I mean, just seeing the Royal Marines, they just absolutely loved it! The more we can interact with them, the better. I know some bands already work with The Household Division. Some have worked with the Band of the Parachute Regiment. These kids are the future of military bands; we need to be interacting with them as much as possible. The marching band scene is (especially in England) dying away. At some point, they’re going to struggle to get people to join the forces. So, the sooner we can interact and educate the better it will be for the Armed Forces.
I don’t know if you were aware, but in Northern Ireland, there are over 700 marching bands! Most people don’t know this, but there are basically five types of bands. You’ve got:
- silver bands (basically brass bands with silver instruments)
- pipe bands
- accordion bands (bands of accordions with generally a couple of drummers and a bass drum at the back)
- flute melody bands (marching flutes and traditional drums – playing the usual marches you’d expect any military band to but played on flutes)
- first flute bands (the same as flute melody bands, but they play with a more intense energy, loud playing of the flutes is a prerequisite and most importantly the loudest bass drum you’ve ever heard)
It’s amazing, I went over there during their marching season, and it’s insane! The bands can parade between 3-5 times a week across numerous towns in their areas. You’ll not believe this but I’m not lying, I went to a parade and stood in the same position and watched every band come past that was involved in this parade. I was there for 5 hours! There were 72 bands in this parade! I really enjoy going across to watch the bands as there’s so many different styles. I’m a massive fan of the marching arts and this is just another style that I find fascinating.
Sounds incredible. It’s so interesting how it varies across different countries as well…
Yeah, there’s still a big military band presence in all of the Commonwealth countries. I’ve been asked, not too long ago, about going across and teaching to some of these in various countries such as Hong Kong, New Zealand and Australia. It’s amazing that these little units all over the world still adopt the traditional British military style.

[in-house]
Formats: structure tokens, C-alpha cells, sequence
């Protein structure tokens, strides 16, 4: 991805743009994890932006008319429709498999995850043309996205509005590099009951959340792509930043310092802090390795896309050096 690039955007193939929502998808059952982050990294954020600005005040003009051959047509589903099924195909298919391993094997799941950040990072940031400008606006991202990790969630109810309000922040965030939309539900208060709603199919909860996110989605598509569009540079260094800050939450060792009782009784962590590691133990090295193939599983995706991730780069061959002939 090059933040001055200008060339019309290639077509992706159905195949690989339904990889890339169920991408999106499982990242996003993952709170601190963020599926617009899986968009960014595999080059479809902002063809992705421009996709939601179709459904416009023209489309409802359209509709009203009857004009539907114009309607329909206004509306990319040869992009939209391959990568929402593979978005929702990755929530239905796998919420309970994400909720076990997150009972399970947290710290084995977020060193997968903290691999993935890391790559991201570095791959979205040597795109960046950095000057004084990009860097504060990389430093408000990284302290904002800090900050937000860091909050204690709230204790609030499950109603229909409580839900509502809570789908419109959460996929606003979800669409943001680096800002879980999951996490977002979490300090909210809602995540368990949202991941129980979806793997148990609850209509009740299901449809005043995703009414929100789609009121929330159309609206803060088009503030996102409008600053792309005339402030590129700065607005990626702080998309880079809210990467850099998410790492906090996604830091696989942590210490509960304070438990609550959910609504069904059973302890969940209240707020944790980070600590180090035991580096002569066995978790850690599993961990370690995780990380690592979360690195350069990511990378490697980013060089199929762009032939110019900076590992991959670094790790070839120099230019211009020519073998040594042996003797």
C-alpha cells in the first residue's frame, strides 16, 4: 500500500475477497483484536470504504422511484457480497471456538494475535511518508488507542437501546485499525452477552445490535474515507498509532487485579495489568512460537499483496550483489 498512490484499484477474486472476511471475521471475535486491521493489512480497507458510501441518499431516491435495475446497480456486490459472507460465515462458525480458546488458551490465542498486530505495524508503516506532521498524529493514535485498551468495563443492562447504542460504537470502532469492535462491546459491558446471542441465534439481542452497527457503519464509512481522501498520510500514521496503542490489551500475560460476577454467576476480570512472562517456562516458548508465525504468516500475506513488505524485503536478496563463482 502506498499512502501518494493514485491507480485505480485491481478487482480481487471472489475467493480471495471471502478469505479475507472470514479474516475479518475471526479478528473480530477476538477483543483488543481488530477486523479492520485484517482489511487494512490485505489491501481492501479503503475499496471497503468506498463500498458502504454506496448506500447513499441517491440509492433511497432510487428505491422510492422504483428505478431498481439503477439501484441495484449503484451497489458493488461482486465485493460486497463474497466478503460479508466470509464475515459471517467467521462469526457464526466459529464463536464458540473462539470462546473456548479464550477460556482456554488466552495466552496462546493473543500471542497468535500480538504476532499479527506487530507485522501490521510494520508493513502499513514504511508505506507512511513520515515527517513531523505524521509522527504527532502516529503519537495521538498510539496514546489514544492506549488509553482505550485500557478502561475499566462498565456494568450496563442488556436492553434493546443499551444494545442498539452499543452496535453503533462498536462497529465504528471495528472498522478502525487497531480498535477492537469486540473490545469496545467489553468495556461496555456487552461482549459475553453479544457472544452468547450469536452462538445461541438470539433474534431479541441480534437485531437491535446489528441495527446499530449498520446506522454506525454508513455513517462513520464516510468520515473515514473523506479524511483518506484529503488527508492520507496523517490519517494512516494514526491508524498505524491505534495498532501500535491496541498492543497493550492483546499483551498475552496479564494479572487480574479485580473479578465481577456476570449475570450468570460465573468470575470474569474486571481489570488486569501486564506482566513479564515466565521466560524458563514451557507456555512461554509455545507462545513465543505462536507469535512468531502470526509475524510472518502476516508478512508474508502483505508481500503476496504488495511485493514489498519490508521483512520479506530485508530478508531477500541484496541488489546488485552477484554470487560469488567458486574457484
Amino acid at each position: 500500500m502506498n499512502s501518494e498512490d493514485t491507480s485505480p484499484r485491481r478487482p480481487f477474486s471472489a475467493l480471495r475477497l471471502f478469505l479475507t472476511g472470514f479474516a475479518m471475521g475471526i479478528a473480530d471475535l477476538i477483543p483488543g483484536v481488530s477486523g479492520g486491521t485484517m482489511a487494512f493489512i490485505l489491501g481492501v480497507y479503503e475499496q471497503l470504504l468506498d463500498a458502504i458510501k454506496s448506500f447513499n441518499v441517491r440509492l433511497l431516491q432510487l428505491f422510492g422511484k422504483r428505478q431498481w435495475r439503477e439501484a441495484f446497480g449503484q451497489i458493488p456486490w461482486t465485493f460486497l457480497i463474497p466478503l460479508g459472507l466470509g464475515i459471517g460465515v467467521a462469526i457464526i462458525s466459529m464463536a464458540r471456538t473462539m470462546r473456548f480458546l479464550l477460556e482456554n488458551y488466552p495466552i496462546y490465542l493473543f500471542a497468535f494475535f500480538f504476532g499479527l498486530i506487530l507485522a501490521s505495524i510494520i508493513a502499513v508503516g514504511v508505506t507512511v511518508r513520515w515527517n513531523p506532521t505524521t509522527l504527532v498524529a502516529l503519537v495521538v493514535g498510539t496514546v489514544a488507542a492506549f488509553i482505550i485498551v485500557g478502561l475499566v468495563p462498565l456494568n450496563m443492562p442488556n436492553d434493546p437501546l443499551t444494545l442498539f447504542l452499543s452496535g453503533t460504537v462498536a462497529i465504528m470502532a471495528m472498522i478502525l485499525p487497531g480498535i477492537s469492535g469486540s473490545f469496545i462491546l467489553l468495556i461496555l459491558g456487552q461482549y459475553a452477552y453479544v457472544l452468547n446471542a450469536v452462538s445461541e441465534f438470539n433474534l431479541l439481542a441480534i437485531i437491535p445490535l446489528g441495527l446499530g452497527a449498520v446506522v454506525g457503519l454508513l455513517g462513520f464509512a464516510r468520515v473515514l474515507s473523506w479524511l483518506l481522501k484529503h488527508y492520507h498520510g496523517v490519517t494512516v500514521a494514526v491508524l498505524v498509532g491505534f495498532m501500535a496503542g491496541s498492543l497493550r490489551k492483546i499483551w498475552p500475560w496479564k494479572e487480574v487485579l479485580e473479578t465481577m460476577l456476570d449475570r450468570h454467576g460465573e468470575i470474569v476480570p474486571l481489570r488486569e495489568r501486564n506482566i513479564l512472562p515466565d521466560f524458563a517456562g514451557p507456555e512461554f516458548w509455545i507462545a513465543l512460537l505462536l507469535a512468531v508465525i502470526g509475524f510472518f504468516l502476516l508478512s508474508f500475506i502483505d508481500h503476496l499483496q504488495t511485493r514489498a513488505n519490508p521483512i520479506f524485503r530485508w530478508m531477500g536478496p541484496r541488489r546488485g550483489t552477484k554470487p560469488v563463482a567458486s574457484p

Over the years I’ve worked with many of the TYMBA bands but I’ve also taught a band out in Northern Ireland – they look just like Marines! You could just put their drummers in with the Royal Marines, nobody would be able to tell, they’re incredible. It’s all about having that knowledge. Most people could probably attempt stick work, but it’s knowing the little snippets of information that most people don’t know that makes all the difference. It’s exactly the same as what I have done with the Liberty High School Grenadiers. I try and go to as many bands as I can, but it’s getting harder now that I’ve got to work probably for a living. It was a lot easier to do when I was in the Royal Marines!! hahaha
Speaking of finding the time to visit all these bands whilst juggling your work with the British Drum Company…that seems a good note to end on! Thank you so much for agreeing to do this Stu, and for giving up so much of your valuable time. You’ve provided so much incredible insight that we can’t wait to share with our BBICO News readers!
Get Involved in ‘Behind the Lyre’
Would you be interested in sharing some of your experience working within or with a military or marching band? If so, we would love the opportunity to speak with you.
We’re looking for people from all countries, of all ages and abilities, who play all sorts of instruments! We’re also looking for those who are a little further behind the lyre. This includes educators, directors, agents responsible for sourcing musical instruments, the instrument manufacturers themselves, and many more. We would love to share your important role in military and marching music with the rest of our community.
To find out more, or to schedule an interview, please email email@example.com.